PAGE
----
2700 Hennepin redo

Featured, Lowry Hill District, Real Estate — By on February 13, 2013 9:39 pm

The 2700 Hennepin Avenue site is currently home to a now-defunct gas station. It’s been vacant for a few years now and the property had gone into foreclosure. It has since been purchased back by one of the lenders and Nolan Properties Group (the same group that did the My Burger/Yogurt Lab in West Calhoun) is proposing to knock down the building and rebuild a slightly larger retail building.

The new 6,200 square foot building would be on the corner of 27th Street and Hennepin Avenue, with three retail bays facing Hennepin. A 21-stall parking lot is proposed to wrap the rest of the property and a drive thru is also proposed.

2700 Hennepin - Site Plan

The proposed site plan for the 2700 Hennepin project. Source: City of Minneapolis

The site is zoned C2, which allows for a wide variety of auto-oriented and urban-oriented uses. The drive-thru is allowed in the district, however the plans for the area discourage drive-thrus, single story buildings, and single-use buildings. Zoning should trump the plans though in this case, so I expect that the drive thru will be approved as well as the staff recommendations.

The site is 20,400 square feet, and with a building of 6,200 square feet, it ultimately amounts to a Floor Area Ratio (FAR) of 0.30. The zoning lot allows up to 1.7 (or in other words, about 34,000 square feet). The zoning district doesn’t have a minimum FAR, so the proposal is in compliance with the zoning code. However, it is low by most urban standards.

Development restrictions?
Folks who attended a neighborhood meeting reported on UrbanMSP.com that the project team stated that additional floors, housing, and underground parking were strictly prohibited due to deed restrictions. Speculation on my part, and unconfirmed, is that given that this was a gas station there is probably environmental contamination that would make housing disallowed and the only way a developer could likely build underground parking or new footings underground would be to remove soil at a premium cost. I believe that it is much harder to get government environmental remediation grants for environmental contamination when there is a gas station involved and when the owner is still around to pay for it. This may (again, unconfirmed) explain the deed restrictions placed on the property by the previous owner.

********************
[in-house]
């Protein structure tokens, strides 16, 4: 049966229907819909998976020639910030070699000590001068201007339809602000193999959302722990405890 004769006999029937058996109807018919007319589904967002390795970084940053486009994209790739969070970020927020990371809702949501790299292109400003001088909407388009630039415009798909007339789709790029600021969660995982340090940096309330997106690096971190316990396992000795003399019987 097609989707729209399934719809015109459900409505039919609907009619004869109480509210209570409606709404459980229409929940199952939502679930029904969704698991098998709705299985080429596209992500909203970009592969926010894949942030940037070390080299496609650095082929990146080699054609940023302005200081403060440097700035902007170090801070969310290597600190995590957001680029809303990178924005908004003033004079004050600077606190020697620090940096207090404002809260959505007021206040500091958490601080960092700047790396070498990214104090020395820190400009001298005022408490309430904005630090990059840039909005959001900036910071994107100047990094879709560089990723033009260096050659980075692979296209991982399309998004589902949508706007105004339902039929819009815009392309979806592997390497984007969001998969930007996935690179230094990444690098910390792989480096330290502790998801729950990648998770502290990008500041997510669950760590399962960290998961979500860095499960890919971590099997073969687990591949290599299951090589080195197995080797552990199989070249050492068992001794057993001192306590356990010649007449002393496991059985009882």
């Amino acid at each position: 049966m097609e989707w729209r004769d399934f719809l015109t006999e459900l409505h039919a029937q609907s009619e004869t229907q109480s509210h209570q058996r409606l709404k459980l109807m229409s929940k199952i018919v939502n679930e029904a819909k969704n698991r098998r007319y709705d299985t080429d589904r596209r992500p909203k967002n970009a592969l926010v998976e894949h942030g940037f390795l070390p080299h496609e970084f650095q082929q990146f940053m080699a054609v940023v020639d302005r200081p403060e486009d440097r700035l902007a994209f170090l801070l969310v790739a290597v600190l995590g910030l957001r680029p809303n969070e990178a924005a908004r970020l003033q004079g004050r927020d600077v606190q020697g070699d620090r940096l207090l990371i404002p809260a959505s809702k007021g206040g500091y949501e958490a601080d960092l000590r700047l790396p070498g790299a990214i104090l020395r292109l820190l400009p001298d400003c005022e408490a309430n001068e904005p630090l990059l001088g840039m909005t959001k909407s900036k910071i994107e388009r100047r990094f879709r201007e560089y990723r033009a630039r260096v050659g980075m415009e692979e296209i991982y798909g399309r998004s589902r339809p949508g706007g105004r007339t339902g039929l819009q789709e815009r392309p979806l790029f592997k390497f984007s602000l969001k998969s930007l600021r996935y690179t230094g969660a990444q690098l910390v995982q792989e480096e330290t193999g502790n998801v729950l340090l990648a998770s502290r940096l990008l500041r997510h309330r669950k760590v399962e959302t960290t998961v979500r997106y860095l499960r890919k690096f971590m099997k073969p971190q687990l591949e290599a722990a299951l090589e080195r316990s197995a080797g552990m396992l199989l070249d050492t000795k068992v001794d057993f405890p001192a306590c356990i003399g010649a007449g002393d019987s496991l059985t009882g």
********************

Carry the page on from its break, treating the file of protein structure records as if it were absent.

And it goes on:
Moving Forward
The proposal goes before the Planning Commission on February 19, 2013. Staff is recommending approval of the project with a couple of exceptions, reducing the lot by one parking spot due to a setback requirement and a number of design changes. You can view the designs here.

Site History
The site had been operating as a gas station for over 70 years. Before it, aerial images appear to indicate that a house was on the property. This would be consistent with Hennepin Avenue’s development from a parkway in the late 1800s to a commercial corridor in the early 1900s.

2700 Hennepin - 1920s